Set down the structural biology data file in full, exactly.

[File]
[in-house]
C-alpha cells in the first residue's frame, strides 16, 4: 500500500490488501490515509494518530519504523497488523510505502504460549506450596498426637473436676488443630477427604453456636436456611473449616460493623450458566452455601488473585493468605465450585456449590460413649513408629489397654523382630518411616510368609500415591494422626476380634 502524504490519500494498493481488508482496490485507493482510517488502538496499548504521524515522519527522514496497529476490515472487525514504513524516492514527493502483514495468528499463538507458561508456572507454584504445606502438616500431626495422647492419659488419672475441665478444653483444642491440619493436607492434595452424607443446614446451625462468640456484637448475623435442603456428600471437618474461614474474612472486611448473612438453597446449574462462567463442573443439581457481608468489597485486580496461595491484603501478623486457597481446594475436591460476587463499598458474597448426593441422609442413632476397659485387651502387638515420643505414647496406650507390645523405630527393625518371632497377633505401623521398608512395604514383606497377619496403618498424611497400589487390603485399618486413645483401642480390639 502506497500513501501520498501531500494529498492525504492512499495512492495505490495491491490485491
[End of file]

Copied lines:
[in-house]
C-alpha cells in the first residue's frame, strides 16, 4: 500500500490488501490515509494518530519504523497488523510505502504460549506450596498426637473436676488443630477427604453456636436456611473449616460493623450458566452455601488473585493468605465450585456449590460413649513408629489397654523382630518411616510368609500415591494422626476380634 502524504490519500494498493481488508482496490485507493482510517488502538496499548504521524515522519527522514496497529476490515472487525514504513524516492514527493502483514495468528499463538507458561508456572507454584504445606502438616500431626495422647492419659488419672475441665478444653483444642491440619493436607492434595452424607443446614446451625462468640456484637448475623435442603456428600471437618474461614474474612472486611448473612438453597446449574462462567463442573443439581457481608468489597485486580496461595491484603501478623486457597481446594475436591460476587463499598458474597448426593441422609442413632476397659485387651502387638515420643505414647496406650507390645523405630527393625518371632497377633505401623521398608512395604514383606497377619496403618498424611497400589487390603485399618486413645483401642480390639 502506497500513501501520498501531500494529498492525504492512499495512492495505490495491491490485491